In March of 2017, Arizona passed a law that enforces the digital signatures recorded on a blockchain, which attracted blockchain companies that develop applications based on this technology.
The Arizona Electronic Transactions Act, which stipulated that signatures, for their mere electronic format, cannot be denied legal effect and enforceability, was amended to contain digital signatures recorded on a blockchain. This enables parties to seek legal actions in the state’s court system, in case of dispute or breach of smart contract.
As a result, Sweetbridge, which is building a blockchain alliance to launch projects in industry ecosystems, starting with protocols for commerce, supply chains and interest-free loans, got the legal clarity it needed in order to further carry it out its operations.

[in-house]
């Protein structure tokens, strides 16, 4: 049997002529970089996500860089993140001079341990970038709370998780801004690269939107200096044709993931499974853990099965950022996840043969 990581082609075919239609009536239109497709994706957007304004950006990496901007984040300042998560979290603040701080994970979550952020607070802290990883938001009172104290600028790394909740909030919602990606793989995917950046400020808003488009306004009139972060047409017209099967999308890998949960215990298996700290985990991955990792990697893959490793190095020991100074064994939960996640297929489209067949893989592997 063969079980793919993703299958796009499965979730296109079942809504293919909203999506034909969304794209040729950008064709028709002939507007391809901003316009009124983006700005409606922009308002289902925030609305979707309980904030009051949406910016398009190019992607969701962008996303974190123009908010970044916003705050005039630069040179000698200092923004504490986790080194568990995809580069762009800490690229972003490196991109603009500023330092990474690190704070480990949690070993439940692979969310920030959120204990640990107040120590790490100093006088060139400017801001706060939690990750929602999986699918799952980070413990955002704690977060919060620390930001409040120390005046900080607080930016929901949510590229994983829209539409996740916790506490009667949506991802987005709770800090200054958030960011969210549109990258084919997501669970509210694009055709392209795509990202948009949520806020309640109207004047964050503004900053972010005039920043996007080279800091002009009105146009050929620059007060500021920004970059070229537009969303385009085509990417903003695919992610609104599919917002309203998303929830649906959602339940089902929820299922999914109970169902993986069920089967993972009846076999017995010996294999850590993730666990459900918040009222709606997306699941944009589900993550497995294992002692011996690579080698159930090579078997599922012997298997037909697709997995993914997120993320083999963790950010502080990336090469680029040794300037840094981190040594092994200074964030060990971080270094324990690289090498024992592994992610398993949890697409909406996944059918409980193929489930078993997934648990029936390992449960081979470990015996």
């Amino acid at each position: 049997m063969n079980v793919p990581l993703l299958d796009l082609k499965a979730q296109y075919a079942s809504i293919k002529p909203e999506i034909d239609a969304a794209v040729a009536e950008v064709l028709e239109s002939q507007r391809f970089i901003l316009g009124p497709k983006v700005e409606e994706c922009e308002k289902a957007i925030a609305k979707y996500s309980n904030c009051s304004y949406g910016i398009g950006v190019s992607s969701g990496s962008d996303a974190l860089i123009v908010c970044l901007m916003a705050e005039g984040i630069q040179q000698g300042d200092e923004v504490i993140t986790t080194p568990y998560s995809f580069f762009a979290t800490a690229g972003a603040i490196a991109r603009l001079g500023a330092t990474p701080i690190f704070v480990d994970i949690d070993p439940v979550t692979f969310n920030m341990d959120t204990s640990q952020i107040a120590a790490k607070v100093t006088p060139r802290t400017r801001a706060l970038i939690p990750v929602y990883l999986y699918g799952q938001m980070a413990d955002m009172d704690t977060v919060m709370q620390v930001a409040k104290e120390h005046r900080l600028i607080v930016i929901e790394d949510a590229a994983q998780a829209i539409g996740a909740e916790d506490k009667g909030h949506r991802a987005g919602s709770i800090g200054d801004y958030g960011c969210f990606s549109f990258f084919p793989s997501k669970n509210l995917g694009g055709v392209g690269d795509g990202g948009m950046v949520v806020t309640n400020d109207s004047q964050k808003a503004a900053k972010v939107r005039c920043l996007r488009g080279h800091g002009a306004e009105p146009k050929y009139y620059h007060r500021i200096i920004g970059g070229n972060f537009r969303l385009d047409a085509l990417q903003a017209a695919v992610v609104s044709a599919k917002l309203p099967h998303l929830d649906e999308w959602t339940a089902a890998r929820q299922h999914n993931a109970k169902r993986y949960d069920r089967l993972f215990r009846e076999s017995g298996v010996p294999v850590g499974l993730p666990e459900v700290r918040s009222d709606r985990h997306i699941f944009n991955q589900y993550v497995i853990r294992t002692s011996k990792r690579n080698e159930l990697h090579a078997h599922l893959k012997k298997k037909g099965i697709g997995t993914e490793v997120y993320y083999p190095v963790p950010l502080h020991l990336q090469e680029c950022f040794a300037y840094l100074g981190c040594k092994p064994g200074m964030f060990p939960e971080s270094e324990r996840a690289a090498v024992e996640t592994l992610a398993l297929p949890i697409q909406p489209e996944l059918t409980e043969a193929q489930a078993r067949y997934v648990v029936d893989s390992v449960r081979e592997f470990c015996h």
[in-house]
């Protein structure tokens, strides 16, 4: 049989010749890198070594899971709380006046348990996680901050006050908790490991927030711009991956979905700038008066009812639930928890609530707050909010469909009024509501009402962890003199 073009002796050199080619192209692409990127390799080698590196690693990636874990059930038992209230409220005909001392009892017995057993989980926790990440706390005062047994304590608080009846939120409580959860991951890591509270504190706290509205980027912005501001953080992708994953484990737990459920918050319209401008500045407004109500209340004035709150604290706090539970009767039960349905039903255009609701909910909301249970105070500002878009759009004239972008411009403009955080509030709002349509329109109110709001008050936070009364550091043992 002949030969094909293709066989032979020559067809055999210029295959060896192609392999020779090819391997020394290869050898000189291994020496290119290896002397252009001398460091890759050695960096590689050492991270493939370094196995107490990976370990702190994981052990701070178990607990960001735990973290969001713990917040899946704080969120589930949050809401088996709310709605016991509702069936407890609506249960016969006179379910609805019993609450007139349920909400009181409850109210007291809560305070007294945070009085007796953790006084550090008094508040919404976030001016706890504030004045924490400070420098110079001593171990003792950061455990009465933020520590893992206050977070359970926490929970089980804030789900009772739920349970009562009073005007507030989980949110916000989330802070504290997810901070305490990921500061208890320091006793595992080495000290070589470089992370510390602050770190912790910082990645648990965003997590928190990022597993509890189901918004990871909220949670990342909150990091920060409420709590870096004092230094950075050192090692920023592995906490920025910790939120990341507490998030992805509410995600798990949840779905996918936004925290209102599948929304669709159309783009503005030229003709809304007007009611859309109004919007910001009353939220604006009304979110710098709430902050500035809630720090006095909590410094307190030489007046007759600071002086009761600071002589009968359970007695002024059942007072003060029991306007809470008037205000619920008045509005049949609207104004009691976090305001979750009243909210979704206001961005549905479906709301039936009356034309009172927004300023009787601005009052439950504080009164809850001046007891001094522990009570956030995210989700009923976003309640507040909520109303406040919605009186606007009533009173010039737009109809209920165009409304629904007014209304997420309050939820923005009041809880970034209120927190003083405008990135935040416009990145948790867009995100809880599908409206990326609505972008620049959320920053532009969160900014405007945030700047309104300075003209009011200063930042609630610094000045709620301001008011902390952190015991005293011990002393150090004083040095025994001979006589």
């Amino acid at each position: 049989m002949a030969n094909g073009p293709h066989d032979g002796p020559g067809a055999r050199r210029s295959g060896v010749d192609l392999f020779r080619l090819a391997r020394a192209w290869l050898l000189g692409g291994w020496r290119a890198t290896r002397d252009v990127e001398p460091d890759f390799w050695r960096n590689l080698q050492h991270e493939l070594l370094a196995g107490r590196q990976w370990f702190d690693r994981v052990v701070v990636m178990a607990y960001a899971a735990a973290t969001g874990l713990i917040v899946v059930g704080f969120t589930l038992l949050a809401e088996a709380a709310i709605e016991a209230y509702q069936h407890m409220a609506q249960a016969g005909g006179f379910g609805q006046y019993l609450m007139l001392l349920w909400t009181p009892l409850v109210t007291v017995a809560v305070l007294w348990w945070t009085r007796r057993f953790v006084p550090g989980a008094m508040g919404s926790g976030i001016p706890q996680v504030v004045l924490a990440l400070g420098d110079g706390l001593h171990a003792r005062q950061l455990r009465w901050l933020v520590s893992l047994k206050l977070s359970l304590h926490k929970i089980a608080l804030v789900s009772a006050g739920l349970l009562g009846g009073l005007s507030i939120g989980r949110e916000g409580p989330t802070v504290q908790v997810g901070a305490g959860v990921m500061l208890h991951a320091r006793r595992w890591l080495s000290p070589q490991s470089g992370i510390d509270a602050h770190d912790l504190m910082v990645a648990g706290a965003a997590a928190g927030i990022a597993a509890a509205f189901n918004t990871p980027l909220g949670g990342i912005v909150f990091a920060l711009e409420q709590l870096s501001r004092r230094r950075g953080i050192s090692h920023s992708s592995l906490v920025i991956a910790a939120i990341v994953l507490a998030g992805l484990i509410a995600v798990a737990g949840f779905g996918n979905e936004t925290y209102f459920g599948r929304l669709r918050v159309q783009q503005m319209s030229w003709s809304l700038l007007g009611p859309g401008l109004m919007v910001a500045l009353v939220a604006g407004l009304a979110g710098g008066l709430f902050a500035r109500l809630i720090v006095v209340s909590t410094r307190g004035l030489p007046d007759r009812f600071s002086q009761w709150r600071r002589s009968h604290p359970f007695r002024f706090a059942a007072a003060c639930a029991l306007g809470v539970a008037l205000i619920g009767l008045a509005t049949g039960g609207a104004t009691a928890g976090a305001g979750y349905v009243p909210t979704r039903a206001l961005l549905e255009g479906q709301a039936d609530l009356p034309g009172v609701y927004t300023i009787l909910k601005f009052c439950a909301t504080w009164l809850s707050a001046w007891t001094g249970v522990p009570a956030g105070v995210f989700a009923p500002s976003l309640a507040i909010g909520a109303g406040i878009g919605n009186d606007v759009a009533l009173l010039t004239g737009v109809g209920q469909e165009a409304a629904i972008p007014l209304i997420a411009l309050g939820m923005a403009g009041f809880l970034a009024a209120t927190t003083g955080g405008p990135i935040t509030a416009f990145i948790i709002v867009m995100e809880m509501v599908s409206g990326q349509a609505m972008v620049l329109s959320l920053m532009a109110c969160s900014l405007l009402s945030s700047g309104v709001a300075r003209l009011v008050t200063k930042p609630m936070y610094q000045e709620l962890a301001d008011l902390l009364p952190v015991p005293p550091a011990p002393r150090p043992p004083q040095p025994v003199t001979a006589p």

This change majorly affects blockchain-based supply chain startups, as the transactions they undertake with various entities are governed by contracts. If the enforceability and acceptance of those contracts in a court of law are put into question, the entire relationship is jeopardized.